Distributional Employment Effects of Ontario Minimum-Wage Proposals. A Microdata Approach
AbstractThis paper examines the distribution of potential employment losses from the proposed increase in the Ontario minimum wage to 60 percent of the average Ontario wage. The analysis is based on microdata for 1989. It is found that the majority of workers affected are women, but the average cost gap of those affected is greater for men. Those most affected are young and part-time workers, with high-school education or less, and in the Retail, Accommodation and Food industries. Those affected come disproportionately from families with low earnings. The policy is estimated to reduce the number of jobs by 73-92 thousand or 1.2 to 1.5 percent.
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Bibliographic InfoPaper provided by Queen's at Kingston - Sch. of Indus. Relat. Papers in Industrial Relations in its series Papers with number 1993-9.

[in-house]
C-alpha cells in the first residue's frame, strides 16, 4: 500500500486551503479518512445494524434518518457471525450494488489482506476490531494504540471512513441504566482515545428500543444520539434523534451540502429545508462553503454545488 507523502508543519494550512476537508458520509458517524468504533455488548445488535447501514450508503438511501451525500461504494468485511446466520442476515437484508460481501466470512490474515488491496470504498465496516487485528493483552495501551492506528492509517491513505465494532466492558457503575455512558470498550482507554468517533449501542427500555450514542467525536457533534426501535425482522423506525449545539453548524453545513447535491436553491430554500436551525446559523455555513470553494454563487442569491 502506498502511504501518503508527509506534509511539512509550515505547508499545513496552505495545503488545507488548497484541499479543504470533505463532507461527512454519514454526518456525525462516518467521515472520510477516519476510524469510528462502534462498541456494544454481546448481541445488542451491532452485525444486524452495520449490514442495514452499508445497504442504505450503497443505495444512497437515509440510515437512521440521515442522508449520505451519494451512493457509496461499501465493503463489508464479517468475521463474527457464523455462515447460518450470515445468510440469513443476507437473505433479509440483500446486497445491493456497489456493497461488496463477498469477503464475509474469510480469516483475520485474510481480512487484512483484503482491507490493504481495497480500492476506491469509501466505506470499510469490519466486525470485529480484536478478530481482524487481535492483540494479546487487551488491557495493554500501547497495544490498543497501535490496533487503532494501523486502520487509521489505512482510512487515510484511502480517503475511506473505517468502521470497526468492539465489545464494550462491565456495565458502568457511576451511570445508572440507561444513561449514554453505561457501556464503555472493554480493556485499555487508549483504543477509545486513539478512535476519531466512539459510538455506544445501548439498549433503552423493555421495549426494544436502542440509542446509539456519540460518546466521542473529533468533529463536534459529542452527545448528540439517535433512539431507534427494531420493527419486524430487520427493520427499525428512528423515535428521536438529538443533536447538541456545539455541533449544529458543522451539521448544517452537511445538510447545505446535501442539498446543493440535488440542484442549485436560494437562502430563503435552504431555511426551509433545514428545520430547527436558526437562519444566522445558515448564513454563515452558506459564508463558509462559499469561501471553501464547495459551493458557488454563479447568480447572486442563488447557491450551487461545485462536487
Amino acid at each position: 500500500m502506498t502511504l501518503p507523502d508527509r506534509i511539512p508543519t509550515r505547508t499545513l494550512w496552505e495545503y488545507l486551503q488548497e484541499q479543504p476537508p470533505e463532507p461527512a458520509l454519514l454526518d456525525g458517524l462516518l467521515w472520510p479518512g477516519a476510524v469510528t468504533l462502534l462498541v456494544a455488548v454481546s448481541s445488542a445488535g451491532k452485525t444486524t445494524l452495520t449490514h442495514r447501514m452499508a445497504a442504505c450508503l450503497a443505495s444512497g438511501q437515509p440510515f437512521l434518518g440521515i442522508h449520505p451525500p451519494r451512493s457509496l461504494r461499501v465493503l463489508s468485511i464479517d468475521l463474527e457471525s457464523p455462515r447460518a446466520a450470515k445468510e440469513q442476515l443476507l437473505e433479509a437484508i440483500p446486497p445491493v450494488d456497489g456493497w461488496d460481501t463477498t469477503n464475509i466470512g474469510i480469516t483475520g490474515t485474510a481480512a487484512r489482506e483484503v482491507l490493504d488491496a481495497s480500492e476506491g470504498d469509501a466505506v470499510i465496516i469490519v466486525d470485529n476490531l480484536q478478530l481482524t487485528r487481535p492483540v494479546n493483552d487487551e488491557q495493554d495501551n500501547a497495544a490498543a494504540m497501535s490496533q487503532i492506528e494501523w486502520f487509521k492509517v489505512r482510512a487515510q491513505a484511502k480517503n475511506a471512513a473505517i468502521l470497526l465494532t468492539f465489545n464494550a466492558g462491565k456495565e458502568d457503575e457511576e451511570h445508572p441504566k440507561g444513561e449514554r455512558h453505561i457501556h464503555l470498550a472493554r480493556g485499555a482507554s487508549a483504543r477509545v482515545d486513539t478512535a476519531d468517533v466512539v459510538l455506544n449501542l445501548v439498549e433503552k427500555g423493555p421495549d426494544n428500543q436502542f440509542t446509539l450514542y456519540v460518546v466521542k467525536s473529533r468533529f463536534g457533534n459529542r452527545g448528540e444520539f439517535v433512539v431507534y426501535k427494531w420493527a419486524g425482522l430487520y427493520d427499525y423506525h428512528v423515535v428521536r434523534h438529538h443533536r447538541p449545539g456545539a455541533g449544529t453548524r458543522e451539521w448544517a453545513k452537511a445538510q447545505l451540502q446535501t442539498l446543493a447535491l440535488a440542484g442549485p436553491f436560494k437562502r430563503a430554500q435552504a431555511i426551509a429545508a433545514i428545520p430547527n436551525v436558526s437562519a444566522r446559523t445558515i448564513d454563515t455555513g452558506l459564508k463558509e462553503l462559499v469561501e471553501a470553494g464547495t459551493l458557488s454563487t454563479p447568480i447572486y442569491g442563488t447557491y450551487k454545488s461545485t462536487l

Length: 37 pages
Date of creation: 1993
Date of revision:
Contact details of provider:
Postal: Canada; Queen's University. School of Industrial Relations. School of Industrial Relations / Industrial Relations Centre. Kingston, Ontario Canada K7P 3N6
LABOUR MARKET; WAGES;
Other versions of this item:
- Michael T. Shannon & Charles M. Beach, 1995. "Distributional Employment Effects of Ontario Minimum-Wage Proposals: A Microdata Approach," Canadian Public Policy, University of Toronto Press, vol. 21(3), pages 284-303, September.
Please report citation or reference errors to , or , if you are the registered author of the cited work, log in to your RePEc Author Service profile, click on "citations" and make appropriate adjustments.:
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